Kristin Burdette: Well, this class is birthed out of a need that the Lawrence County Public Library discovered. We were asked to partner with them and provide a bit of insight and instruction to the questions that seniors might have about technology. And honestly, we very quickly realized that this was a large need in our community, that there were lots of seniors that were basically being left behind in this world of technology. They had the devices. They had some knowledge, but they were basic functions on their cell phones and on their laptops or tablets that they would use that they weren’t quite sure about. And so coming in and creating a space was very important for us, for not just for us as a team or as the company, but for us to see that need and respond to it. We’re hoping that this is going to be something that’s going to continue to grow, continue to evolve, and hopefully be something that will continue on and have a huge impact in our community.
Carrie Huckeby: Do you see being able to offer it to other age groups besides senior citizens? Do you do you feel like as we in the state of Tennessee study digital literacy and see who’s getting left behind, that you’ll be able to adapt that class to other age groups?
Kristin Burdette: Yes, ma’am. Absolutely. This specific class is very beginner based. I feel like we might could even offer different levels for people to choose and different age groups or even, it wouldn’t necessarily be age group based, but need based. What are you looking for in that class and kind of cater to that information? The one that we’ll be actually hosting in January is kind of question based. So we’ve asked people that will be attending to submit their questions, and hopefully we’ll be able to bring content and information to help them with that.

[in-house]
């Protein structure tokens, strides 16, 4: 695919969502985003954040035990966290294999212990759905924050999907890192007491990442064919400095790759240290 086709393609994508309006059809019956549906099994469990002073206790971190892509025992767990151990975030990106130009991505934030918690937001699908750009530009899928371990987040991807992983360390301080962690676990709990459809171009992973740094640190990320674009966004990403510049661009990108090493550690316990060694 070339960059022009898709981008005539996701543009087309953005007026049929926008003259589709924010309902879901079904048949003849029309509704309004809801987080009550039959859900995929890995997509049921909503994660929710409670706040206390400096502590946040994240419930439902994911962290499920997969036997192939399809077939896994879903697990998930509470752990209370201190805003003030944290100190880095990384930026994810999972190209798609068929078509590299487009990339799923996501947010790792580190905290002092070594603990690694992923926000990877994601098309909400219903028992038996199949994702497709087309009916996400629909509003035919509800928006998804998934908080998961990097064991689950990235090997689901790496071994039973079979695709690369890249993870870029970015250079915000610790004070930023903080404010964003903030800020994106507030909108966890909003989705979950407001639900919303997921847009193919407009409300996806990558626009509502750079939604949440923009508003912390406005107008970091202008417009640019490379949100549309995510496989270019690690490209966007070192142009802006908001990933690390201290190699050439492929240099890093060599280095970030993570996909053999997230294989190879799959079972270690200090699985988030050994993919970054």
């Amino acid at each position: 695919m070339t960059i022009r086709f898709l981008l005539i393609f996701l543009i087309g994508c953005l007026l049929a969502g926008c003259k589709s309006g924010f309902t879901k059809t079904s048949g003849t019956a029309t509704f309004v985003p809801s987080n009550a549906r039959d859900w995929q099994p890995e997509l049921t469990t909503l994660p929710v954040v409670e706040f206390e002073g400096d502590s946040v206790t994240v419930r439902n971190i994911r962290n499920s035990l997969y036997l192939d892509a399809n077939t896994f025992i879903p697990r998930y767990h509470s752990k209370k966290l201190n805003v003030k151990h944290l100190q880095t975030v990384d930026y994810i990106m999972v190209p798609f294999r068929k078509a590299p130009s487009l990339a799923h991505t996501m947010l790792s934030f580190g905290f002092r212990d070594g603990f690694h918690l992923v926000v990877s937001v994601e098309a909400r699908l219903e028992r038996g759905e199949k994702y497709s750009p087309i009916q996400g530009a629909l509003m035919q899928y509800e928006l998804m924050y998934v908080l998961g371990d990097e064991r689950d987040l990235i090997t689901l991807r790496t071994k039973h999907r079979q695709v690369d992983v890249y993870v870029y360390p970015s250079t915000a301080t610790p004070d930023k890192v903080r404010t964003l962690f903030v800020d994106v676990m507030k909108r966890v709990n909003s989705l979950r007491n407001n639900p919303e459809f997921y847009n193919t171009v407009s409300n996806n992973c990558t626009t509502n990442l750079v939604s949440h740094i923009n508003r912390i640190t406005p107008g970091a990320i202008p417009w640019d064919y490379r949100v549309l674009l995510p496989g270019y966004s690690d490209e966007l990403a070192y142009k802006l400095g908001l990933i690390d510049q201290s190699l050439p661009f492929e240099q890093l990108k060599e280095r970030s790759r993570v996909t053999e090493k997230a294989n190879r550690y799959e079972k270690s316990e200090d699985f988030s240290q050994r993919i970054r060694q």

Carrie Huckeby: Good. Well, it’s certainly a fantastic program, and I always enjoy reading what’s happening with that. So I commend you guys for starting it and doing it. And I know it’s helping your community because you did mention, I think, we did mention in our newsletter article that it’s not just your customers that’s coming to that; it’s the people in the community, and you are answering a need for consumers outside of Loretto Telecom.
Kristin Burdette: We actually don’t have very many customers that are attending our class because it’s in Lawrenceburg. And Lawrenceburg is not currently one of our ILEC serving areas. So that will actually be a CLEC for us. So, it is very fascinating to see people want our service so bad in those areas, and we’re definitely working to serve them. But it’s just neat to see that a lot of them are not our own customers.
Carrie Huckeby: Well, you’ve been doing this about seven months, and we’ve just kicked off a new year. Are there customer experience initiatives that you plan to put in place this year or things you want to try?